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EDF threatened with possible legal challenge over Hinkley C subsidies

A tractor mows a field on the site where EDF Energy's Hinkley Point C nuclear power station will be constructed in Bridgwater, southwest England in this file photograph taken October 24, 2013. REUTERS/Suzanne Plunkett/Files

LONDON (Reuters) - Greenpeace and renewable energy supplier Ecotricity on Friday threatened to take legal action against the Hinkley C nuclear power plant in Britain if the French government offers financial support for the project.

The 18 billion pound project was announced in October 2013 but developer Electricite de France has stalled on making a final investment decision while it secures partners and financing.

“Ecotricity and Greenpeace have today written to the UK and French governments and EDF Energy, warning that any further state aid for Hinkley Point nuclear power station could be illegal,” Ecotricity said in a statement.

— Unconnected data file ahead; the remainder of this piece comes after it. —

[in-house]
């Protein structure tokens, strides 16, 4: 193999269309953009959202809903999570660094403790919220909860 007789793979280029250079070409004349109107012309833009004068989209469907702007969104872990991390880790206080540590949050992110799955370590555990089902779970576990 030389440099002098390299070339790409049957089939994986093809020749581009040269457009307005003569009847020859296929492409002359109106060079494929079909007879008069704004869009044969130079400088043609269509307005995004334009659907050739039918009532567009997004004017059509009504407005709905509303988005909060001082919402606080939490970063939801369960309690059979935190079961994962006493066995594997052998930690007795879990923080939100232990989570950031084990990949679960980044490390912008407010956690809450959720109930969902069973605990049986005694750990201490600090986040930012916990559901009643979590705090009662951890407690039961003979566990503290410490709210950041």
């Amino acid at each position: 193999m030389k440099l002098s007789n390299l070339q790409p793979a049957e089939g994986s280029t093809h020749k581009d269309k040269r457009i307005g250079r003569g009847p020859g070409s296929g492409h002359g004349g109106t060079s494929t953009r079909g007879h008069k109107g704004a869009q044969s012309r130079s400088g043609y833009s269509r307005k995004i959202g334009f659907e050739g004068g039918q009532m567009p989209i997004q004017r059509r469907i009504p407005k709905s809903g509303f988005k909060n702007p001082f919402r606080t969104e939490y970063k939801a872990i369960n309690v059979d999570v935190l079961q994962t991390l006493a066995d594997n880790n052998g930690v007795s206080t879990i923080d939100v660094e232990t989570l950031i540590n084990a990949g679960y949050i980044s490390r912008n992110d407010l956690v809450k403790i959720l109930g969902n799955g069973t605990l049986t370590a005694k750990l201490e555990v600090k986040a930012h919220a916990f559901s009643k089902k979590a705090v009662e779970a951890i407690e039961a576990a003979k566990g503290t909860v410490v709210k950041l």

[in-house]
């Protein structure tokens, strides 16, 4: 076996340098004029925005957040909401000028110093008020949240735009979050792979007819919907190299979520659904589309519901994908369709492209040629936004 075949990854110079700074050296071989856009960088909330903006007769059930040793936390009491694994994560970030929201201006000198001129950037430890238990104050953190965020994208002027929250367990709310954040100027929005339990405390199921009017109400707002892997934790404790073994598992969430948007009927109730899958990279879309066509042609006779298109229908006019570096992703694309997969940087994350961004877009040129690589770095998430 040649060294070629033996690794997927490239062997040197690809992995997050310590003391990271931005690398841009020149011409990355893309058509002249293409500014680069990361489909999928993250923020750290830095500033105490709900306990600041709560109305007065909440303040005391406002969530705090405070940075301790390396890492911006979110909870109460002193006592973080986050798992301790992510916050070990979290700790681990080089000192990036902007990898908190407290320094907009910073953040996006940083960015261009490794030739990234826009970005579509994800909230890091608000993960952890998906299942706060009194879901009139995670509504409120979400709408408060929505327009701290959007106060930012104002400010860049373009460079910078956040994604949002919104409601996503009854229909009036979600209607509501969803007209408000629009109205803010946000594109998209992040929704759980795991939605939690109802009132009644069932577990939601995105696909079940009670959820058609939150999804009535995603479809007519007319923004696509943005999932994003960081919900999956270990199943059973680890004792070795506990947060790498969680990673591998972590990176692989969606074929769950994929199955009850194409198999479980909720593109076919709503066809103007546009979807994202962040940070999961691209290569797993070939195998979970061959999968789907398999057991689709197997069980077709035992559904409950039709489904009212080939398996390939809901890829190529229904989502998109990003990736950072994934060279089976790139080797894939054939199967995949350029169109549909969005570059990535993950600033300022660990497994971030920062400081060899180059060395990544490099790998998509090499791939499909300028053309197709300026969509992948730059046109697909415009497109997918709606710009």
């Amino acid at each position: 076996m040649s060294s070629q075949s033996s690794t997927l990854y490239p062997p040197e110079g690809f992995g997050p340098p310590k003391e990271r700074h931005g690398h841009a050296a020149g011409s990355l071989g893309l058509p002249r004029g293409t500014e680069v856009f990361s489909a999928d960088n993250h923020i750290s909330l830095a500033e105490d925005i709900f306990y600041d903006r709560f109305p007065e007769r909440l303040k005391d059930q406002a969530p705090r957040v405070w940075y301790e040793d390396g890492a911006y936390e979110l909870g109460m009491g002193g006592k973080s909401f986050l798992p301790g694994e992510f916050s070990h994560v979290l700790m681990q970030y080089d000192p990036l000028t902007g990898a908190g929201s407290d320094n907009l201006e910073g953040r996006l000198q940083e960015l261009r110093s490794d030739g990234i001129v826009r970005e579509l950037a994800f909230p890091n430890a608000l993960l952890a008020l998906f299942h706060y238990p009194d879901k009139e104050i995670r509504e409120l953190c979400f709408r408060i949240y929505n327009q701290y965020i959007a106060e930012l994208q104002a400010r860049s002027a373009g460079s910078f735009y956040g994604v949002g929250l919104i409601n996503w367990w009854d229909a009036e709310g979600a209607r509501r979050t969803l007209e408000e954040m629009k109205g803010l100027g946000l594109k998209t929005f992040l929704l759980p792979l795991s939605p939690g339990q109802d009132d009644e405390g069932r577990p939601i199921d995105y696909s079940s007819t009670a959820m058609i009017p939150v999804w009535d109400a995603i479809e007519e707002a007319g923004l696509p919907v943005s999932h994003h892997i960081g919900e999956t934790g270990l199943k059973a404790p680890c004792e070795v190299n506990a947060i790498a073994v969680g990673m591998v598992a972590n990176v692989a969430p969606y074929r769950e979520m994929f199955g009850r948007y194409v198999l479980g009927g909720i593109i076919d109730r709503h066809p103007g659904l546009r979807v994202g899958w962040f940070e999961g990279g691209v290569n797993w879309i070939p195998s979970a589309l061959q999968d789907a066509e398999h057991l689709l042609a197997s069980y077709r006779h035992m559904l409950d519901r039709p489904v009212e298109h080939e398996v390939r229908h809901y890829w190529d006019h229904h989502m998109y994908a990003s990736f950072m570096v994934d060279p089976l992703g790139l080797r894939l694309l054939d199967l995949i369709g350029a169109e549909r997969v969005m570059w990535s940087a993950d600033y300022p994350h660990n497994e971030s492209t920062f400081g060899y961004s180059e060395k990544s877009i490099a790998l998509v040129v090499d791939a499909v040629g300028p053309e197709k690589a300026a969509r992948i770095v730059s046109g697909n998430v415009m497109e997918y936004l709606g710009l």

“Ecotricity and Greenpeace would be prepared to challenge further state funding in the courts.”

Britain has already offered EDF a guaranteed price for electricity from Hinkley C for 35 years at almost three times the current market rate and promised a 2 billion pound loan, which was given the green light by the European Commission.

Last month French Economy Minister Emmanuel Macron said that France is willing to recapitalise EDF and possibly renounce a cash dividend to help the company.

Environmental group Greenpeace also published a legal opinion on Friday from three competition and EU law barristers from Monckton Chambers warning that any possible funding routes by the French government would constitute state aid.

“It would be difficult to justify such further measures as being compatible with the internal market,” the barristers said.

EDF declined to comment.

Reporting By Susanna Twidale; Editing by David Goodman